Q&A: Eleanor Underhill of Asheville Americana Band Underhill Rose

Underhill Rose Asheville Music

AskAsheville caught up with Eleanor Underhill, vocalist banjo and harmonica player for Underhill Rose, prior to her solo performance at 5 Walnut Wine Bar to discuss the band’s new record The Great Tomorrow, the struggles tied to the band doing it themselves and what the band would ultimately define as success.

AskAsheville: For someone that has never heard one note of your music could you describe your sound and what genre or genres of music Underhill Rose is attempting to play to?

Eleanor Underhill: We’ve pretty much settled on Americana as Americana is blues, rock, folk, country and R&B. All those are American styles of music and I think we bring all of that into what we do as musicians. We are folky, we are a little bit of bluegrass, a little bit county and a little bit soul. I listen to pop music, I love Motown but we don’t feel limited or try to tie ourselves into a single genre.

Ask: Underhill Rose has received critical acclaim locally, regionally nationally and even internationally. With that kind of recognition in your stable have any music labels approached the band?

Underhill: We’ve never had any serious conversations with a record label. When Molly {Rose Reed} and I started Underhill Rose in 2009 the music industry was changing as was the landscape of how music was being created and paid for and we found that we could just do it ourselves. So our record label is our fans and it’s a beautiful thing because we feel directly connected, inspired and supported to create something awesome for them. It’s incredibly difficult, stressful and it takes a lot of work and you have to shamelessly ask people for money and to trust that you are going to create something great but it’s been worthwhile and we’re very grateful.

Ask: Cruz Contreras, front man for Black Lillies, produced your second album Something Real and was brought in again to produce The Great Tomorrow. Could you talk to me a little about his involvement in the recording process and why the band chose to work with him a second time?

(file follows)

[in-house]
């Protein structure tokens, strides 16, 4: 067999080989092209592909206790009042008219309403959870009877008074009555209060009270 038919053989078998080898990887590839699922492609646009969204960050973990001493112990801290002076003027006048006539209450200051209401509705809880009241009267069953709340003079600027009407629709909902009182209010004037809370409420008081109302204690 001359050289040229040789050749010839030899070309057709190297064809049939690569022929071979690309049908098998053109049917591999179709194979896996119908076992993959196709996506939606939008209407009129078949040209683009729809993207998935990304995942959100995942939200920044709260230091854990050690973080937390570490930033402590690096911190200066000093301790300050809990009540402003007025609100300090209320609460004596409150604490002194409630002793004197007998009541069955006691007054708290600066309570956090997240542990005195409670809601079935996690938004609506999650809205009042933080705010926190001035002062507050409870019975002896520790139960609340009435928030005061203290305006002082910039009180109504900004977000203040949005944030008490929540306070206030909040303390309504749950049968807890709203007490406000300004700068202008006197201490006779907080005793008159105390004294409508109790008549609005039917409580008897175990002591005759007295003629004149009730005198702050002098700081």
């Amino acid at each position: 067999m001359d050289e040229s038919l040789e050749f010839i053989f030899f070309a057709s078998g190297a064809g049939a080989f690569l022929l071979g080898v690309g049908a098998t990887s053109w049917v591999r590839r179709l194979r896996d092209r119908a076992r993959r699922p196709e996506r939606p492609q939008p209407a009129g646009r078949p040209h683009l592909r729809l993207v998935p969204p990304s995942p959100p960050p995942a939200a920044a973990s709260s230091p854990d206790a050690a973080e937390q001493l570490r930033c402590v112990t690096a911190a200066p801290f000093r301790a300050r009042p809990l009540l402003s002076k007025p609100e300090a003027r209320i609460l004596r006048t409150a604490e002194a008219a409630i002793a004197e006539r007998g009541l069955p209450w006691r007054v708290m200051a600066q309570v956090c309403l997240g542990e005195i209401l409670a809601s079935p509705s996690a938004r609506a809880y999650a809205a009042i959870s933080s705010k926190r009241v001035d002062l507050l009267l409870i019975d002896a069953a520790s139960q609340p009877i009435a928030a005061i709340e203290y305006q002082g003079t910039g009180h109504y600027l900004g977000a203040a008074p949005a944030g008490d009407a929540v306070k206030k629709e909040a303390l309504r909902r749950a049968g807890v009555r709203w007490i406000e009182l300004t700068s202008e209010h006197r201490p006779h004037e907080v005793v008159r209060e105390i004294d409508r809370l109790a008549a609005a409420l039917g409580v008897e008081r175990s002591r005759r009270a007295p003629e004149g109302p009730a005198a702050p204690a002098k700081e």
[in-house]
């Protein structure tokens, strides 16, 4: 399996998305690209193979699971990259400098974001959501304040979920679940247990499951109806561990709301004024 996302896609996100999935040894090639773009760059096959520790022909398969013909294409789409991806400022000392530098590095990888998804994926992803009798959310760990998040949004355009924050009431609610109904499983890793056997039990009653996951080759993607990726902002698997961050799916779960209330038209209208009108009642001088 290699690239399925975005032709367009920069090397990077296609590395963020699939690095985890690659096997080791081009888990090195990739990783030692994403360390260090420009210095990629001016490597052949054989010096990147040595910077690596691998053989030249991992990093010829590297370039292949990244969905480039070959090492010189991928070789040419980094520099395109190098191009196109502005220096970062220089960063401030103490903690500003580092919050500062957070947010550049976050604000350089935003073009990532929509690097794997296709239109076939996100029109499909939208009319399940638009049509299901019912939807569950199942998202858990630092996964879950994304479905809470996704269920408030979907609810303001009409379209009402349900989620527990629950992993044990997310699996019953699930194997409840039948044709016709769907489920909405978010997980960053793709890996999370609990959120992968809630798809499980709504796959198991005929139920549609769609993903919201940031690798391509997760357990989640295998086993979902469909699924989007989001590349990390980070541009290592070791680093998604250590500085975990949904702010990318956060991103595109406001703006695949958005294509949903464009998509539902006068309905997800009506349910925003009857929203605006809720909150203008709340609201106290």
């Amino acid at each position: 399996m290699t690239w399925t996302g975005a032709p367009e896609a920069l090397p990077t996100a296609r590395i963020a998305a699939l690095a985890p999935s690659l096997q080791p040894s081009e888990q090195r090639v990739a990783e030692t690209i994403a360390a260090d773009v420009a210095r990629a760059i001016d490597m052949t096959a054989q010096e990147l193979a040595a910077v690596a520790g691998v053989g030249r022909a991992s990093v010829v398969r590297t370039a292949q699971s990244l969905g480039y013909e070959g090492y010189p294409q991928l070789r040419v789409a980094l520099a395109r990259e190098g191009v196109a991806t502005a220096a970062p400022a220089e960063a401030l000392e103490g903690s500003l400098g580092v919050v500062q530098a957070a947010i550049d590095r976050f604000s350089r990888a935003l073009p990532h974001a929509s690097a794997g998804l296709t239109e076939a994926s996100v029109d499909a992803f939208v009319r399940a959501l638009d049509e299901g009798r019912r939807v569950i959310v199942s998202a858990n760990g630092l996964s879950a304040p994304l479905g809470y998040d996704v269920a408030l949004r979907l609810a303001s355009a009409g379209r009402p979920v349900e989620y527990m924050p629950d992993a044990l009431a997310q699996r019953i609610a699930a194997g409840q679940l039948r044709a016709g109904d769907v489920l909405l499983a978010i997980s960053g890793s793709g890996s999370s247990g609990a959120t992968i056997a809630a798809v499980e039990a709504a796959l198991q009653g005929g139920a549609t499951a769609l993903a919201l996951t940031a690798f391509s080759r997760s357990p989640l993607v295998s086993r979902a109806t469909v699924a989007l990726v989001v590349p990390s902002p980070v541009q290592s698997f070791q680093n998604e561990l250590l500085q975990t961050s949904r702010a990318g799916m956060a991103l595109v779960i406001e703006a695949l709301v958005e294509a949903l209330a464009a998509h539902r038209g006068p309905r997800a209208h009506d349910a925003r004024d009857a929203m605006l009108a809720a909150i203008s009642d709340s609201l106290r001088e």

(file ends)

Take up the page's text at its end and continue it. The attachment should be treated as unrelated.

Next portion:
Underhill: Cruz’s mark was very clear on what we did with the last album and even more so on this new record. We wanted this record to have more of an arc, more of a fluid theme and we ended up working a lot longer in pre-production. When we brought in the musicians on this album to record Cruz really wanted it to be lively, so he pretty much let them go with their instincts and I think that created something spirited. It would be an entirely different album if Cruz weren’t a part of it.

Ask: Can you describe the evolution of your sound from your self-titled debut to The Great Tomorrow? How different musically or sonically?

Underhill: {Laughs. } I think this album is moodier, thicker, has more spirit and is dreamier than the last record. The lyrics are a little bit darker, more jaded but there is a thread of optimism throughout because that’s what we wanted to say and that’s the type of music we want to make.

Ask: Is Underhill Rose’s song writing a collaborative effort or are one or more of you the primary song writer(s) for the band?

Underhill: We have three songwriters in the band and I think that’s what makes us unique and allows us to be less genre specific, because the three of us all have different writing styles. So pretty much all of us will bring a song to the group and just figure out what needs to be done with it. The songs can come to the group 50% written or 120% written and together we’ll just make it a complete song.

Ask: You’ve already spoken a bit about some of your more well known influences, songwriters such as Bonnie Rait and Joni Mitchell. Could you share with me your thoughts on any local Asheville musicians or bands that inspire the group as well?

Underhill: Some of my favorite songwriters in Asheville are Pierce Edens, David Earle and Amanda Platt. They make me want to write and that’s a beautiful thing. My number one goal is to inspire others and there’s nothing more beautiful than that.

Ask: How would the band define success?

Underhill: Individually as band members we probably all feel differently about what success would mean. I don’t have any regrets. We put everything we have into these records and at least I can say I’ve done everything I could and we’ve made an awesome record that the world will hopefully like.

Ask: Could you give me any insight into your other band members Molly Rose Reed and Salley Williamson? Any pet peeves or quirks that make you scratch your head or laugh at?

Underhill: {Laughs.} How can I answer this without getting in trouble. Do not stick chewed gum on the dashboard of Salley’s car. Molly also has this habit of slapping her hands on her knees {Eleanor simulates it.} {Laughs.}

Ask: You and Molly founded Underhill Rose in 2009 two years before Salley (Williamson) came into the band. Any thoughts on changing on the name to the Williamson Underhill Rose Project or Underhill Rose Will?

Underhill: {Laughs}. The band name is a powerful thing but it never was specifically meant to just mean Molly and Eleanor but it is a brand. We felt the words that came from our names had good imagery. Salley is easy going and I think she understands it’s nothing personal. I like to think of “Salley” being like a silent “S” in the band’s name. Underhill Rose’s is Molly Rose Reed (vocals/guitar), Salley Williamson (upright base/vocals) and Eleanor Underhill (banjo/harmonica/vocals).

The Great Tomorrow CD Release party with the Tyler Nail Trio is set for this Saturday June 27th at the Grey Eagle in Asheville North Carolina.

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